Looking at pictures that stir strong emotions influences how human brains work. So, pictures that pack an emotional wallop, whether it’s positive or negative, need to be used with caution. Quoting Sutherland and his team: “Emotionally arousing stimuli are attention grabbing and highly memorable, and they also have influences on attention and memory that continue after the removal of the emotional stimulus. This is thought to occur due to changes in cognition that allow one to more easily adapt to harmful or threatening circumstances, or to engage in reward-seeking activity. . . . Here we corroborate that finding and report evidence that positive and negative arousing images impair top-down attention. Yet these effects were limited to animal stimuli and not observed with object stimuli [this means that the effects on thinking were found when people were asked to look at pictures of animals after they had looked at those emotion-generating images]. . . . Emotions change how one sees the world, and here we demonstrate that brief exposure to an emotionally arousing stimulus changes how bottom-up and top-down influences interact during perception. . . . For one to understand why people attend to some things and ignore others, a person’s emotional state should be considered.”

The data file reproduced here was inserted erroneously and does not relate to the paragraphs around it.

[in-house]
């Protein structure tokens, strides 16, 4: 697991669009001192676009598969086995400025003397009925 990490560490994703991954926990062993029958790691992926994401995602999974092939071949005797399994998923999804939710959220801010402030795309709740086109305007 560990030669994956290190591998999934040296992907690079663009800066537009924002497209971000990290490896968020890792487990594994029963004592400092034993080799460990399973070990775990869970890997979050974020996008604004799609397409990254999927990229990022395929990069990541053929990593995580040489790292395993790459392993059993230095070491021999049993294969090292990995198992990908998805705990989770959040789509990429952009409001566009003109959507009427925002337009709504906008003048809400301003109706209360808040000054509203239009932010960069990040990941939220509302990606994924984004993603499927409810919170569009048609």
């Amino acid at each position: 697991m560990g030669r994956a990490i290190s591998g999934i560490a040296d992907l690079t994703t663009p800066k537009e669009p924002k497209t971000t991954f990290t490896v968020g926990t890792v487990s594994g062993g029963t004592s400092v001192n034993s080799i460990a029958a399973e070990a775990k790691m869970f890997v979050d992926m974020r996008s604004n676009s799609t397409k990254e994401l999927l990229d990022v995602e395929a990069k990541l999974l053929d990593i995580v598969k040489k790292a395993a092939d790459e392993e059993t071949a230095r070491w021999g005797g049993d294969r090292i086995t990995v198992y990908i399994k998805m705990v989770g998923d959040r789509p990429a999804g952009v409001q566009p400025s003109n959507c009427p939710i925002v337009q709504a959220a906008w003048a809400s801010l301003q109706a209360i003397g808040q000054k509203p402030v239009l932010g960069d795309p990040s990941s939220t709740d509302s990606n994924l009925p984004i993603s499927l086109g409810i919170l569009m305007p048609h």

Matthew Sutherland, Douglas McQuiggan, Jennifer Ryan, and Mara Mather. “Perceptual Salience Does Not Influence Emotional Arousal’s Impairing Effects on Top-Down Attention.” Emotion, in press.